NEU Masters' Projects Presentations: Road & Intersection Solutions for Boston

Road and Intersection Solutions for a Bowker Overpass Surface Option and the Commonwealth Ave / BU Bridge Intersection

Peter Furth, Professor of Civil & Environmental Engineering at Northeastern University, is pleased to host presentations of projects he has advised, done by students Jeff Bachiochi and Dixian (Dixon) Qiu, candidates for MS in Civil Engineering.

The public is welcome.

The Bowker Overpass is an elevated highway running through the middle of Charlesgate Park connecting Storrow Drive to the Back Bay Fens. Opened in 1965, it is one of the last highways in the US built through an urban park, that practice having been outlawed in 1966. As it nears the end of its useful life, people wonder whether it’s possible, instead of rebuilding it, to remove it, letting the traffic be carried on the existing surface roads that border the park, so that the park won’t have to continue to suffer the blight of being under a highway. This presentation shows a traffic circulation option that uses innovative signalization to give it enough capacity to carry all of the existing Bowker traffic with only minor road widening, opening up Charlesgate Park and allowing the Muddy River path to continue from the Back Bay Fens to the Charles River. Thanks to community feedback, it represents a significant improvement from the alternative presented in October, 2014.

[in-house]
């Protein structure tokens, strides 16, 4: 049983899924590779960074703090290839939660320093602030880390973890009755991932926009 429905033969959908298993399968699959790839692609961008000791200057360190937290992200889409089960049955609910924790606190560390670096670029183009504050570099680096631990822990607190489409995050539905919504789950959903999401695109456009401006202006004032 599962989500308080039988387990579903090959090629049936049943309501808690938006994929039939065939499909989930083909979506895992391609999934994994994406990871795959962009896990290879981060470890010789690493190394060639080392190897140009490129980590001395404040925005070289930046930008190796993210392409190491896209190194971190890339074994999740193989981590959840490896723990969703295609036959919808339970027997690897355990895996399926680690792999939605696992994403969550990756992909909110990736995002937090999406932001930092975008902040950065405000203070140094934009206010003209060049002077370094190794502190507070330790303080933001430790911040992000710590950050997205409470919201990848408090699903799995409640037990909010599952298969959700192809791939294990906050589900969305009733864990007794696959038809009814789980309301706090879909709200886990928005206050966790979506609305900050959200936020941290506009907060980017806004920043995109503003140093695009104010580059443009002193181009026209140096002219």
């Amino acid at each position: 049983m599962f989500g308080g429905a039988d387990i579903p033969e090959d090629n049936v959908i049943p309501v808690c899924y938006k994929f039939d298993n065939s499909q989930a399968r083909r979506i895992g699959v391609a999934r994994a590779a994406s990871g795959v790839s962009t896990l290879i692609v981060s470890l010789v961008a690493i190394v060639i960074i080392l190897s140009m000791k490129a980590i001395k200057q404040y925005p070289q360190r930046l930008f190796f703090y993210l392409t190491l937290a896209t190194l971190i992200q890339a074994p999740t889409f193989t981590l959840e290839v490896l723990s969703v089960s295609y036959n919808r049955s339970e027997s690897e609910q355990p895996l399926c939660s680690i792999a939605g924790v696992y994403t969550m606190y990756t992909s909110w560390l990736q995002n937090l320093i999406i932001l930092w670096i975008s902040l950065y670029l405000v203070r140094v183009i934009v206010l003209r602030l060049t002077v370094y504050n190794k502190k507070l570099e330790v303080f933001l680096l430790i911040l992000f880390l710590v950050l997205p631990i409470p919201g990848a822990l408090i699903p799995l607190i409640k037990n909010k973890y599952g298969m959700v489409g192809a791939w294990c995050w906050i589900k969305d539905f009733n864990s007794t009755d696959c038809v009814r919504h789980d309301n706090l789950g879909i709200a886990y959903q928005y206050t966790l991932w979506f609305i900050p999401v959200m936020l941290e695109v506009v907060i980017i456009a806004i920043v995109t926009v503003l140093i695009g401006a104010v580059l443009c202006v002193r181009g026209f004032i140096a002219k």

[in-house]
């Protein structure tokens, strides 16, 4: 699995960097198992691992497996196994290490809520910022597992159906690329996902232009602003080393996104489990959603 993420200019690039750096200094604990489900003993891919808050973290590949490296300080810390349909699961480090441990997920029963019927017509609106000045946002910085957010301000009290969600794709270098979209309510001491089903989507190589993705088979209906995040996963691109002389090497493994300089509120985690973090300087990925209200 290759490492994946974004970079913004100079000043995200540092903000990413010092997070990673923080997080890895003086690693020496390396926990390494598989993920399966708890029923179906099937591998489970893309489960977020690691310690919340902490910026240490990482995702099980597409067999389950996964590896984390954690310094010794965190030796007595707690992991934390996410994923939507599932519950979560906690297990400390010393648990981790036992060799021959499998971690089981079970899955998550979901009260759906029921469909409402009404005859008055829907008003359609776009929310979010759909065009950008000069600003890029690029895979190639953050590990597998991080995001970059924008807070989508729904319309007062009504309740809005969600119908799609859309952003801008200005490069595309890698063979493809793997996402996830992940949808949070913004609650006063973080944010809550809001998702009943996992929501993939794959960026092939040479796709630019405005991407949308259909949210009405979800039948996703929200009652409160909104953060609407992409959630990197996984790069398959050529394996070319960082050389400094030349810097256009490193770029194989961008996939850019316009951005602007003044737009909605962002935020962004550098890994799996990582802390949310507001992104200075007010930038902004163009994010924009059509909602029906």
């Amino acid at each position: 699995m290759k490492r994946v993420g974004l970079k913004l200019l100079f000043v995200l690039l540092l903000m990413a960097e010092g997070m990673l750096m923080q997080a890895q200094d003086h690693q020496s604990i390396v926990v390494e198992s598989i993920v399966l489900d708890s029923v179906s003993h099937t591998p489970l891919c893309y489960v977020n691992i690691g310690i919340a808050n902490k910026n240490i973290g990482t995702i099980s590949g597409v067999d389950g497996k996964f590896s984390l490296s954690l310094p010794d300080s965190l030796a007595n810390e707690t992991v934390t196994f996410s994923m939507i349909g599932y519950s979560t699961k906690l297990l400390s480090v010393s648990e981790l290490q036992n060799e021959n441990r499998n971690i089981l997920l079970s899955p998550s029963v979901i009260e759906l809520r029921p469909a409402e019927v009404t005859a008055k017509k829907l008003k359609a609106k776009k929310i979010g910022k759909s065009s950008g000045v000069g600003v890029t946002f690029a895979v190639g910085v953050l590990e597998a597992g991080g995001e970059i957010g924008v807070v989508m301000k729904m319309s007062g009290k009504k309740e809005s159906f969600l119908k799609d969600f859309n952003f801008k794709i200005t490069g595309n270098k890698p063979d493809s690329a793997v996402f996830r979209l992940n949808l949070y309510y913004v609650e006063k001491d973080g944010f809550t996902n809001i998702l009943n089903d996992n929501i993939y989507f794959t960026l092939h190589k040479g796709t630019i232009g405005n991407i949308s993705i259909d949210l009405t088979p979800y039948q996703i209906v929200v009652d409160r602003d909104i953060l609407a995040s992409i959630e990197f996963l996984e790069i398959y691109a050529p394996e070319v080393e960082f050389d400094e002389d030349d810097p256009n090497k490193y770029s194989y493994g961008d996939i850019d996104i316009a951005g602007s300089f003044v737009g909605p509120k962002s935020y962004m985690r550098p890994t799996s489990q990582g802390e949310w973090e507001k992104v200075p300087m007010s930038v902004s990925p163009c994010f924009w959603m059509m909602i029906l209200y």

The Commonwealth Ave / BU Bridge Intersection lies on the deck of a bridge over the MassPike that is going to be rebuilt over the next two summers. While current plans make some progress in improving conditions for pedestrians and cyclists, we show an alternative plan that features cycle tracks and corner islands with bicycle and pedestrian pre-signals. This scheme, borrowed from Copenhagen, protects pedestrians and cyclists from right turns, yet allows them to cross concurrently with right turning traffic. That improves efficiency so much that the intersection can operate with fewer lanes and a much shorter signal cycle, resulting in less queuing, less delay for all users, and shorter and better protected crossings for pedestrians.